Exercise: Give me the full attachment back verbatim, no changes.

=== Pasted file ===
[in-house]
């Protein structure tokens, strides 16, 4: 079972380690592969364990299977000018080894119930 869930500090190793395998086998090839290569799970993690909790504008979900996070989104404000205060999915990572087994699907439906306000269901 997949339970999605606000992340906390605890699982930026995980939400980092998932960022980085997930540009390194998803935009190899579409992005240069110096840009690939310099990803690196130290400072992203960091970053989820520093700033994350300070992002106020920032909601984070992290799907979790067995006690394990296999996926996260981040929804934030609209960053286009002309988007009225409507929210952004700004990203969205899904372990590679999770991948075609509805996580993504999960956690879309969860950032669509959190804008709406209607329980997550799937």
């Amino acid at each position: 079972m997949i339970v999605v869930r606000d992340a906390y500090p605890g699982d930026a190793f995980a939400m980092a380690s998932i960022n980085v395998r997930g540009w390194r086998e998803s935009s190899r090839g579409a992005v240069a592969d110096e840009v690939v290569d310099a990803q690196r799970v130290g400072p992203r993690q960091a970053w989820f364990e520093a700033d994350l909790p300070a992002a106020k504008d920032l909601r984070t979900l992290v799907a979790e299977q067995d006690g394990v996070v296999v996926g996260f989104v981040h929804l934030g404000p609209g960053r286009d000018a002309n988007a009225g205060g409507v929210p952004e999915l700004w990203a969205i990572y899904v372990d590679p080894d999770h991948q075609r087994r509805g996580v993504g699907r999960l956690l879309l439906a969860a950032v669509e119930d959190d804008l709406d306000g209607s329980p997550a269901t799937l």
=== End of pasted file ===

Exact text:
[in-house]
């Protein structure tokens, strides 16, 4: 079972380690592969364990299977000018080894119930 869930500090190793395998086998090839290569799970993690909790504008979900996070989104404000205060999915990572087994699907439906306000269901 997949339970999605606000992340906390605890699982930026995980939400980092998932960022980085997930540009390194998803935009190899579409992005240069110096840009690939310099990803690196130290400072992203960091970053989820520093700033994350300070992002106020920032909601984070992290799907979790067995006690394990296999996926996260981040929804934030609209960053286009002309988007009225409507929210952004700004990203969205899904372990590679999770991948075609509805996580993504999960956690879309969860950032669509959190804008709406209607329980997550799937």
């Amino acid at each position: 079972m997949i339970v999605v869930r606000d992340a906390y500090p605890g699982d930026a190793f995980a939400m980092a380690s998932i960022n980085v395998r997930g540009w390194r086998e998803s935009s190899r090839g579409a992005v240069a592969d110096e840009v690939v290569d310099a990803q690196r799970v130290g400072p992203r993690q960091a970053w989820f364990e520093a700033d994350l909790p300070a992002a106020k504008d920032l909601r984070t979900l992290v799907a979790e299977q067995d006690g394990v996070v296999v996926g996260f989104v981040h929804l934030g404000p609209g960053r286009d000018a002309n988007a009225g205060g409507v929210p952004e999915l700004w990203a969205i990572y899904v372990d590679p080894d999770h991948q075609r087994r509805g996580v993504g699907r999960l956690l879309l439906a969860a950032v669509e119930d959190d804008l709406d306000g209607s329980p997550a269901t799937l």